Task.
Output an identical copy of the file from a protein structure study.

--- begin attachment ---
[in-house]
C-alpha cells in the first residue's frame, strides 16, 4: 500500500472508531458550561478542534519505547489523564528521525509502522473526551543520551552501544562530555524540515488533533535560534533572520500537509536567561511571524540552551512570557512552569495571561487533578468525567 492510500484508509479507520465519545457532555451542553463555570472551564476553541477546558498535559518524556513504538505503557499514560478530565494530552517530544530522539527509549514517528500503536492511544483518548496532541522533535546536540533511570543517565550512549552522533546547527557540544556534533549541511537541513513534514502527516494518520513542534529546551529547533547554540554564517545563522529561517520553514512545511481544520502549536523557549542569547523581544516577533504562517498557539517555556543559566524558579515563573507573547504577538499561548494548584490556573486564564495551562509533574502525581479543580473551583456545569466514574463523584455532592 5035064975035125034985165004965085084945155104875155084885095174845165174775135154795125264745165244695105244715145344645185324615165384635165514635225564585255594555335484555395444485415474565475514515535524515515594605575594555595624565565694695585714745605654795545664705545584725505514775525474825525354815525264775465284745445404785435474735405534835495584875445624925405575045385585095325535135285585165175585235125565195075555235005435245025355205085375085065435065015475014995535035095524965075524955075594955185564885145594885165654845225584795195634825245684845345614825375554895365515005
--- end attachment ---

[in-house]
C-alpha cells in the first residue's frame, strides 16, 4: 500500500472508531458550561478542534519505547489523564528521525509502522473526551543520551552501544562530555524540515488533533535560534533572520500537509536567561511571524540552551512570557512552569495571561487533578468525567 492510500484508509479507520465519545457532555451542553463555570472551564476553541477546558498535559518524556513504538505503557499514560478530565494530552517530544530522539527509549514517528500503536492511544483518548496532541522533535546536540533511570543517565550512549552522533546547527557540544556534533549541511537541513513534514502527516494518520513542534529546551529547533547554540554564517545563522529561517520553514512545511481544520502549536523557549542569547523581544516577533504562517498557539517555556543559566524558579515563573507573547504577538499561548494548584490556573486564564495551562509533574502525581479543580473551583456545569466514574463523584455532592 5035064975035125034985165004965085084945155104875155084885095174845165174775135154795125264745165244695105244715145344645185324615165384635165514635225564585255594555335484555395444485415474565475514515535524515515594605575594555595624565565694695585714745605654795545664705545584725505514775525474825525354815525264775465284745445404785435474735405534835495584875445624925405575045385585095325535135285585165175585235125565195075555235005435245025355205085375085065435065015475014995535035095524965075524955075594955185564885145594885165654845225584795195634825245684845345614825375554895365515005